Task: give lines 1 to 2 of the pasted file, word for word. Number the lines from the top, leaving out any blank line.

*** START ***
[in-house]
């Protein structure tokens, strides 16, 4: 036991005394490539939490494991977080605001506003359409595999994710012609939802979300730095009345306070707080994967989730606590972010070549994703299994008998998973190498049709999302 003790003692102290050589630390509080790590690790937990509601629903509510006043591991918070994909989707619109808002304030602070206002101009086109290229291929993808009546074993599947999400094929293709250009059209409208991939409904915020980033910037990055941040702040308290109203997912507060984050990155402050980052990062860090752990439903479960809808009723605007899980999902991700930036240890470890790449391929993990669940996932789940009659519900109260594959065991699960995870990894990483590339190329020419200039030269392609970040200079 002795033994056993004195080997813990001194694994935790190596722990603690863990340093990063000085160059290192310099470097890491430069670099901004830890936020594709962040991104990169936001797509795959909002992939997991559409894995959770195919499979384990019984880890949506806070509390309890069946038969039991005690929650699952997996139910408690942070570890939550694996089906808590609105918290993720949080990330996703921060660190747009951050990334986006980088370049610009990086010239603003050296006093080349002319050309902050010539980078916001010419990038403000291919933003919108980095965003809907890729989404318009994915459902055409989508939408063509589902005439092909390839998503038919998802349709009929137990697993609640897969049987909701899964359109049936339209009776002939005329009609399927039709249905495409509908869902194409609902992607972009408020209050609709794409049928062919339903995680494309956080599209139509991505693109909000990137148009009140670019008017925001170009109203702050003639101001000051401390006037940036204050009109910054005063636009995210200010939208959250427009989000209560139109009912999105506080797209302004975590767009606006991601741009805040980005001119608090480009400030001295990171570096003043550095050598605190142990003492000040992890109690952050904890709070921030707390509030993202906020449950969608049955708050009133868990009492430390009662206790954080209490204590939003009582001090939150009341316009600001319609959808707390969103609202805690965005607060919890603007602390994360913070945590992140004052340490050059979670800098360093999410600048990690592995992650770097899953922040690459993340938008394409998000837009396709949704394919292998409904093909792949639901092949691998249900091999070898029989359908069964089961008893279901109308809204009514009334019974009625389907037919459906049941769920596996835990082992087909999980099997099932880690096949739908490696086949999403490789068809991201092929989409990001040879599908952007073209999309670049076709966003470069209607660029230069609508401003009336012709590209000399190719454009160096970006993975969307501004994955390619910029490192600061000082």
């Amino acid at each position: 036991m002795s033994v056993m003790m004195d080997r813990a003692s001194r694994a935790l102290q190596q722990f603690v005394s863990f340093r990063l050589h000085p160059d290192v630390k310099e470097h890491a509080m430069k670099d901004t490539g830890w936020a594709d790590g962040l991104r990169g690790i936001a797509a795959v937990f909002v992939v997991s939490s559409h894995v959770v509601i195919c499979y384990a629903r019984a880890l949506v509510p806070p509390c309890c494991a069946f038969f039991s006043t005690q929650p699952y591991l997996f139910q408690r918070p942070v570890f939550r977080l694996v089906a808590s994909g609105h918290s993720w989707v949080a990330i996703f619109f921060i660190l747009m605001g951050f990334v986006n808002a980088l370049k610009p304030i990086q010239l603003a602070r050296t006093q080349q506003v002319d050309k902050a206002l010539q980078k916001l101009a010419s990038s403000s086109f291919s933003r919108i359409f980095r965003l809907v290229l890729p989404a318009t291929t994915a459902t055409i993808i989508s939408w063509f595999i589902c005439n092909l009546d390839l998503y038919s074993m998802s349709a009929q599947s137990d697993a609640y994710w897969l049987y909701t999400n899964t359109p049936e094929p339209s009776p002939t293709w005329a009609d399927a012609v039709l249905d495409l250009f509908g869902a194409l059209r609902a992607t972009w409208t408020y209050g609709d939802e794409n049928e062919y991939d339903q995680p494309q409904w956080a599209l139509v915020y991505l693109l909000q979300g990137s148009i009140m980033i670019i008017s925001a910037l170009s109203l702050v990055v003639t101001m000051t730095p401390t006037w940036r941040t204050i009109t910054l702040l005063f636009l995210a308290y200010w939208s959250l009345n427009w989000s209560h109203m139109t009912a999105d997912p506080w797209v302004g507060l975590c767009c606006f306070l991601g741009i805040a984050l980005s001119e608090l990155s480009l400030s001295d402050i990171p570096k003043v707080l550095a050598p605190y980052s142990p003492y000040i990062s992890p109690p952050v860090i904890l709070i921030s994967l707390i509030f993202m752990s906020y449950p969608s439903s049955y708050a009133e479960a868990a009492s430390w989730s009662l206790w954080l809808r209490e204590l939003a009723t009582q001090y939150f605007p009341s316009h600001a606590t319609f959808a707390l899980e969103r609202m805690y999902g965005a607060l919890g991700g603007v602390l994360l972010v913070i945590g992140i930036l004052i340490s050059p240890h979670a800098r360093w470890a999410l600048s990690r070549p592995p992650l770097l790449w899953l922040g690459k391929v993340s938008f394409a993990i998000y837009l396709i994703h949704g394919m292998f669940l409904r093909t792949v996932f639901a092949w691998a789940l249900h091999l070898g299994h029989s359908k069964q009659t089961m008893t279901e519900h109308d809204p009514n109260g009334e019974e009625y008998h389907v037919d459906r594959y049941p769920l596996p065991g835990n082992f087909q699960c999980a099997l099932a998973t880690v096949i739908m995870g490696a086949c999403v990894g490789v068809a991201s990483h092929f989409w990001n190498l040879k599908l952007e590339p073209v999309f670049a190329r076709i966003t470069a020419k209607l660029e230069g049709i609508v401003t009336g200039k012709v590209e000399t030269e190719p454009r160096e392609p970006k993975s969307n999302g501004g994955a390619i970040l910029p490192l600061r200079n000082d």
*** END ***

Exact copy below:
[in-house]
């Protein structure tokens, strides 16, 4: 036991005394490539939490494991977080605001506003359409595999994710012609939802979300730095009345306070707080994967989730606590972010070549994703299994008998998973190498049709999302 003790003692102290050589630390509080790590690790937990509601629903509510006043591991918070994909989707619109808002304030602070206002101009086109290229291929993808009546074993599947999400094929293709250009059209409208991939409904915020980033910037990055941040702040308290109203997912507060984050990155402050980052990062860090752990439903479960809808009723605007899980999902991700930036240890470890790449391929993990669940996932789940009659519900109260594959065991699960995870990894990483590339190329020419200039030269392609970040200079 002795033994056993004195080997813990001194694994935790190596722990603690863990340093990063000085160059290192310099470097890491430069670099901004830890936020594709962040991104990169936001797509795959909002992939997991559409894995959770195919499979384990019984880890949506806070509390309890069946038969039991005690929650699952997996139910408690942070570890939550694996089906808590609105918290993720949080990330996703921060660190747009951050990334986006980088370049610009990086010239603003050296006093080349002319050309902050010539980078916001010419990038403000291919933003919108980095965003809907890729989404318009994915459902055409989508939408063509589902005439092909390839998503038919998802349709009929137990697993609640897969049987909701899964359109049936339209009776002939005329009609399927039709249905495409509908869902194409609902992607972009408020209050609709794409049928062919339903995680494309956080599209139509991505693109909000990137148009009140670019008017925001170009109203702050003639101001000051401390006037940036204050009109910054005063636009995210200010939208959250427009989000209560139109009912999105506080797209302004975590767009606006991601741009805040980005001119608090480009400030001295990171570096003043550095050598605190142990003492000040992890109690952050904890709070921030707390509030993202906020449950969608049955708050009133868990009492430390009662206790954080209490204590939003009582001090939150009341316009600001319609959808707390969103609202805690965005607060919890603007602390994360913070945590992140004052340490050059979670800098360093999410600048990690592995992650770097899953922040690459993340938008394409998000837009396709949704394919292998409904093909792949639901092949691998249900091999070898029989359908069964089961008893279901109308809204009514009334019974009625389907037919459906049941769920596996835990082992087909999980099997099932880690096949739908490696086949999403490789068809991201092929989409990001040879599908952007073209999309670049076709966003470069209607660029230069609508401003009336012709590209000399190719454009160096970006993975969307501004994955390619910029490192600061000082």